Q fever outbreak in industrial setting

Hugo C. Van Woerden*, Brendan W. Mason, Lika K. Nehaul, Robert Smith, Roland L. Salmon, Brendan Healy, Manoj Valappil, Diana Westmoreland, Sarah De Martin, Meirion R. Evans, Graham Lloyd, Marysia Hamilton-Kirkwood, Nina S. Williams

*Corresponding author for this work

    Research output: Contribution to journalArticlepeer-review

    45 Citations (Scopus)


    An outbreak of Q fever occurred in South Wales, United Kingdom, from July 15 through September 30, 2002. To investigate the outbreak a cohort and nested case-control study of persons who had worked at a cardboard manufacturing plant was conducted. The cohort included 282 employees and subcontractors, of whom 253 (90%) provided blood samples and 214 (76%) completed questionnaires. Ninety-five cases of acute Q fever were identified. The epidemic curve and other data suggested an outbreak source likely occurred August 5-9, 2002. Employees in the factory's offices were at greatest risk for infection (odds ratio 3.46; 95% confidence interval 1.38-9.06). The offices were undergoing renovation work around the time of likely exposure and contained straw board that had repeatedly been drilled. The outbreak may have been caused by aerosolization of Coxiella burnetii spore-like forms during drilling into contaminated straw board.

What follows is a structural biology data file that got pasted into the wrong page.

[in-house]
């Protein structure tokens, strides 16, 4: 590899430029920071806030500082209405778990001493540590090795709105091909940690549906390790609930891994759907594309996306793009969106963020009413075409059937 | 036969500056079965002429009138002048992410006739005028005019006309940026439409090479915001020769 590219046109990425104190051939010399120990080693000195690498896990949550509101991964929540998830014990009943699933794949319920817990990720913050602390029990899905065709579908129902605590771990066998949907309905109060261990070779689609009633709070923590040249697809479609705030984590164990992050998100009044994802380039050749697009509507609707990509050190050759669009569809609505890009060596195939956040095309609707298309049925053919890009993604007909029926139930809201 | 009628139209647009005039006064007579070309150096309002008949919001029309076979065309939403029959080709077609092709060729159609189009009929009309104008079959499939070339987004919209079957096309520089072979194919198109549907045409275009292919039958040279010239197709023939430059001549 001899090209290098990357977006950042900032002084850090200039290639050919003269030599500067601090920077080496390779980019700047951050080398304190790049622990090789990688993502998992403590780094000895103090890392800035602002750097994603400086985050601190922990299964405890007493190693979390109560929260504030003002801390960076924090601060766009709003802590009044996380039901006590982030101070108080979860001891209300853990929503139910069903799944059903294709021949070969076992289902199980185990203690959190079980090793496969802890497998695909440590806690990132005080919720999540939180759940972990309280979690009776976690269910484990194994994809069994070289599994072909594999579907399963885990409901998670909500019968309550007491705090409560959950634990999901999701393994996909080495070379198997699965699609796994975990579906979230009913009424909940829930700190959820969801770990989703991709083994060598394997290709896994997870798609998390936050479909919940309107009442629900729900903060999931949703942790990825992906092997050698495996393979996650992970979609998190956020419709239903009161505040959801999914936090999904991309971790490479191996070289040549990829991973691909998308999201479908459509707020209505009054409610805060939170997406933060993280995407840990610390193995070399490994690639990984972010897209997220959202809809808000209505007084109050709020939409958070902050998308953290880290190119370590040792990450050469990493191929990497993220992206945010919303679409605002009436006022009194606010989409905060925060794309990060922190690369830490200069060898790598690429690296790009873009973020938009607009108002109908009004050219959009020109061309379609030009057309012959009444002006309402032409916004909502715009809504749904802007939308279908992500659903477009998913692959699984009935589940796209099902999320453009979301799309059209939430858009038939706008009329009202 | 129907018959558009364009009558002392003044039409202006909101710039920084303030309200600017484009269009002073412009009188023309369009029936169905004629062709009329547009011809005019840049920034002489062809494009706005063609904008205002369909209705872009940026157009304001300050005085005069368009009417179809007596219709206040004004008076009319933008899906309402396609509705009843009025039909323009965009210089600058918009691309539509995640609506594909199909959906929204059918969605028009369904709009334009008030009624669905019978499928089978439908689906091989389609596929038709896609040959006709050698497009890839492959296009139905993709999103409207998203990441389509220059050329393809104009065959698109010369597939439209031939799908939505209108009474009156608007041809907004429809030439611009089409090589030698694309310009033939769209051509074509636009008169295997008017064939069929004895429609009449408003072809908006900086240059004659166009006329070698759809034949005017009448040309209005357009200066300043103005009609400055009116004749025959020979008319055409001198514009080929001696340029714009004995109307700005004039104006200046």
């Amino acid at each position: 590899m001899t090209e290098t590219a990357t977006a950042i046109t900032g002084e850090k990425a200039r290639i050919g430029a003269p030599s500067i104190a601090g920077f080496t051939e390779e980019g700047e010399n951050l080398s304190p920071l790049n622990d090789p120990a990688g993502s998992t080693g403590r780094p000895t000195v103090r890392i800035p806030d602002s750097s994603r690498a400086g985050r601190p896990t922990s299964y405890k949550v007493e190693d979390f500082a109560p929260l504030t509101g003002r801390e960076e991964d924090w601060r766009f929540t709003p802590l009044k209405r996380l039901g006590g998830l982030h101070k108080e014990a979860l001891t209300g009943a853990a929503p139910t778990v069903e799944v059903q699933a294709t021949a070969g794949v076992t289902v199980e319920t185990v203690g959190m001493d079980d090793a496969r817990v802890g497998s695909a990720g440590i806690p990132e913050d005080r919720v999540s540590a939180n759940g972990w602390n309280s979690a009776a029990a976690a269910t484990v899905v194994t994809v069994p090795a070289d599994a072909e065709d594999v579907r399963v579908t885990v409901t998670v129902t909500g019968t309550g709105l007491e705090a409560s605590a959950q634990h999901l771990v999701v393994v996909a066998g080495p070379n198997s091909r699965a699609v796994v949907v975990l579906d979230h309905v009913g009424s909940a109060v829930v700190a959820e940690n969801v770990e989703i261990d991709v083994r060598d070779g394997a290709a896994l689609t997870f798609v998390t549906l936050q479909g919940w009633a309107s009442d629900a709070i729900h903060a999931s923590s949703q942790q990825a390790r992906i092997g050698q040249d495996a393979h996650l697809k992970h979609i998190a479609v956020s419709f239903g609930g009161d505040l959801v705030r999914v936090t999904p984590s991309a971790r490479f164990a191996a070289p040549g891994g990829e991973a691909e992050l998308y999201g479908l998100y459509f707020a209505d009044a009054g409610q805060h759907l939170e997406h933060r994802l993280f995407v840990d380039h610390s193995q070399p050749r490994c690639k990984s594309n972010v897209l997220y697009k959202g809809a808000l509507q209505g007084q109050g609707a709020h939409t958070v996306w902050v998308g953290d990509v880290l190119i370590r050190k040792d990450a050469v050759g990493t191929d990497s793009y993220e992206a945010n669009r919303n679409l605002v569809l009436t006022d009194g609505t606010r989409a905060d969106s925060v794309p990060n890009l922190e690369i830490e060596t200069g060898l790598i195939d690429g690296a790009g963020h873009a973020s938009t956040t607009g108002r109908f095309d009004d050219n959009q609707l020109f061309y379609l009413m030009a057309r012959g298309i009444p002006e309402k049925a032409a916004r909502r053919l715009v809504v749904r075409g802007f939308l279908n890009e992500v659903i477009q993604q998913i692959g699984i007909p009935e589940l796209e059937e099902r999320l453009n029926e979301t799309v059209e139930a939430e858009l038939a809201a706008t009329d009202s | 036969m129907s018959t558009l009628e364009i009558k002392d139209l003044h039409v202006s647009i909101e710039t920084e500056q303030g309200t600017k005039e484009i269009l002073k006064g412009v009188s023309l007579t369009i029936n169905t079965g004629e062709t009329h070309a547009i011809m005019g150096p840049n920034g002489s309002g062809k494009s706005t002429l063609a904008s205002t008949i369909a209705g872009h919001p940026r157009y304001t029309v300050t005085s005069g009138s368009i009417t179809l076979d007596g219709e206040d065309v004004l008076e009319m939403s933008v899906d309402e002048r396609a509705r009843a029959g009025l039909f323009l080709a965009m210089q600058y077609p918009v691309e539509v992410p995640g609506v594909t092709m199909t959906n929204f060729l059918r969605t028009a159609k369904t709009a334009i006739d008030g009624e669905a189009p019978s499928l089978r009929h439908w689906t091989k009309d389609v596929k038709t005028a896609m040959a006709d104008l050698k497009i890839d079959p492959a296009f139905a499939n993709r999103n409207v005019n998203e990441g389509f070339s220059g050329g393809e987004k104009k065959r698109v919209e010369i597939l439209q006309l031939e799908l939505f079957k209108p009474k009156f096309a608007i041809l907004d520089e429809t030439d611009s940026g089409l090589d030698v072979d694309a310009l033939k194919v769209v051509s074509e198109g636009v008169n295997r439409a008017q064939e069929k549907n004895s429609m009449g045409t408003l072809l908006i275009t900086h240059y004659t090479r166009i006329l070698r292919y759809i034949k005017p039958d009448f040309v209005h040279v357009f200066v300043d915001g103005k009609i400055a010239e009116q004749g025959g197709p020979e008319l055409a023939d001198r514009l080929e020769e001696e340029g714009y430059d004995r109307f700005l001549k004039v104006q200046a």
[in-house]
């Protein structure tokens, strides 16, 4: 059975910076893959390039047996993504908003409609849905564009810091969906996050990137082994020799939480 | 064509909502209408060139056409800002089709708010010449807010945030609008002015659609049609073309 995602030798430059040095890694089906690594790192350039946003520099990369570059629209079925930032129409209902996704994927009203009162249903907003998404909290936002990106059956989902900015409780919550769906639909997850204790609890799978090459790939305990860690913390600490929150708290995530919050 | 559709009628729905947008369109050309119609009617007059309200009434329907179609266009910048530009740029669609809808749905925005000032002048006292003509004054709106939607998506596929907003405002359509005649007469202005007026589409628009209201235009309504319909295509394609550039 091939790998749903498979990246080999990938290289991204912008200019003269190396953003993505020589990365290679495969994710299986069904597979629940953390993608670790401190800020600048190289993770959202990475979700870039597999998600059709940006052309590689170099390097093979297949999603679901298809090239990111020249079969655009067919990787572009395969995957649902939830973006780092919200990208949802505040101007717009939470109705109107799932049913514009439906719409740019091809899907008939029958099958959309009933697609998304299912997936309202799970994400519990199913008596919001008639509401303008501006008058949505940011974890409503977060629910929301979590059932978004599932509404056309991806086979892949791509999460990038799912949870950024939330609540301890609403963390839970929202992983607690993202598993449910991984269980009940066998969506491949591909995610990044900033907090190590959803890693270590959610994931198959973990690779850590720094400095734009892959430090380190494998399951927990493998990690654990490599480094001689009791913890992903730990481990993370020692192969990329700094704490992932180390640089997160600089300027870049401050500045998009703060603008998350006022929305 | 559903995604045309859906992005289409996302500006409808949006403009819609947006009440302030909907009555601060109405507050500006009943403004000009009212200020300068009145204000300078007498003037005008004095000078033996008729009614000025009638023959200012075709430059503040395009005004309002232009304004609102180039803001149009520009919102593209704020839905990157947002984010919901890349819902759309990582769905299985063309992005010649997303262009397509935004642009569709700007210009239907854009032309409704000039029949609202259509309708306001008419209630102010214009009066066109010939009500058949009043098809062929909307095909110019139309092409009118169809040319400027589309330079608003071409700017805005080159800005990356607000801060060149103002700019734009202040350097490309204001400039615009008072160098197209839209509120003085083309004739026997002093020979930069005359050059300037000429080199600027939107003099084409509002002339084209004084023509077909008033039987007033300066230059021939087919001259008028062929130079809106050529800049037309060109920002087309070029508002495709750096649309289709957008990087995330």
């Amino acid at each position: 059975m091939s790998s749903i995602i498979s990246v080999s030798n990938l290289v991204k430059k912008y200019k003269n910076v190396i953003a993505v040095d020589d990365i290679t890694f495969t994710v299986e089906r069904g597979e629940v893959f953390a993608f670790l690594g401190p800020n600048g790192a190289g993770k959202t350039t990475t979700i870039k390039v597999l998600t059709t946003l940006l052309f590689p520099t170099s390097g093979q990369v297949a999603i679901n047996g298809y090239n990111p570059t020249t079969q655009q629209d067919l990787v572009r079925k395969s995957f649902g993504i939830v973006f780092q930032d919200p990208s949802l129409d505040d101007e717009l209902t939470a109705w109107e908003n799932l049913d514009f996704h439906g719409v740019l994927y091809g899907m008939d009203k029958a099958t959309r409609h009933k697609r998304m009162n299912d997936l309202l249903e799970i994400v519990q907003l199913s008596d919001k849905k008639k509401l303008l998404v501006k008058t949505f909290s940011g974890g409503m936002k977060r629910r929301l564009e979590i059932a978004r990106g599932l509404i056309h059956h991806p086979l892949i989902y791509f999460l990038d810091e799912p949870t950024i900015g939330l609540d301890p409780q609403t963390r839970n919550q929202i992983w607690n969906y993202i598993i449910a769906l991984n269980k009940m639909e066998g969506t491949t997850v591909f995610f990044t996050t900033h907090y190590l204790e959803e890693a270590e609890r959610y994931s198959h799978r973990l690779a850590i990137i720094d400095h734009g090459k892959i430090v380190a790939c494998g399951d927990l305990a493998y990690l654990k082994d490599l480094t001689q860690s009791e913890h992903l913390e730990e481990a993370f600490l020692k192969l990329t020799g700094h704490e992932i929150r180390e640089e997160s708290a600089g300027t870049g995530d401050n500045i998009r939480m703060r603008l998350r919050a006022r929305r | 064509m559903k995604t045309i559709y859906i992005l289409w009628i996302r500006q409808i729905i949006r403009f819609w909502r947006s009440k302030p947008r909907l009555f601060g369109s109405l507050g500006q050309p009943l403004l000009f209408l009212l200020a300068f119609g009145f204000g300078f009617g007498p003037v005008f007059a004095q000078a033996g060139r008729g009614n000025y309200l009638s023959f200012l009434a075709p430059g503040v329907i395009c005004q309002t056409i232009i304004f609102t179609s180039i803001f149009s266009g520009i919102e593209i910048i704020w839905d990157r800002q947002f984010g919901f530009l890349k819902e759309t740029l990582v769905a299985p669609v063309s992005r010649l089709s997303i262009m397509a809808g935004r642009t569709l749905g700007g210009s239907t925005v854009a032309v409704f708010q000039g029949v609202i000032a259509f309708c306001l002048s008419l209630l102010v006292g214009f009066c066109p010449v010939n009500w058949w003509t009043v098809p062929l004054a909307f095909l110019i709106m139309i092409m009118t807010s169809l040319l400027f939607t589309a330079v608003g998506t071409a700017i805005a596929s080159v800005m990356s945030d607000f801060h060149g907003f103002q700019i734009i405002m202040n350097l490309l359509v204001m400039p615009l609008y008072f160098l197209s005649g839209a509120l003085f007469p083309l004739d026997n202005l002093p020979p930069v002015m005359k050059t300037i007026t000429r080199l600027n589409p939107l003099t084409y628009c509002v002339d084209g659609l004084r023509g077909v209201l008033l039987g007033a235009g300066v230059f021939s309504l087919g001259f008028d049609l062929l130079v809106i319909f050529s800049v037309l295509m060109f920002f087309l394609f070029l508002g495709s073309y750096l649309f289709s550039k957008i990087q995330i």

Original languageEnglish
    Pages (from-to)1282-1289
    Number of pages8
    JournalEmerging Infectious Diseases
    Issue number7
    Publication statusPublished - Jul 2004


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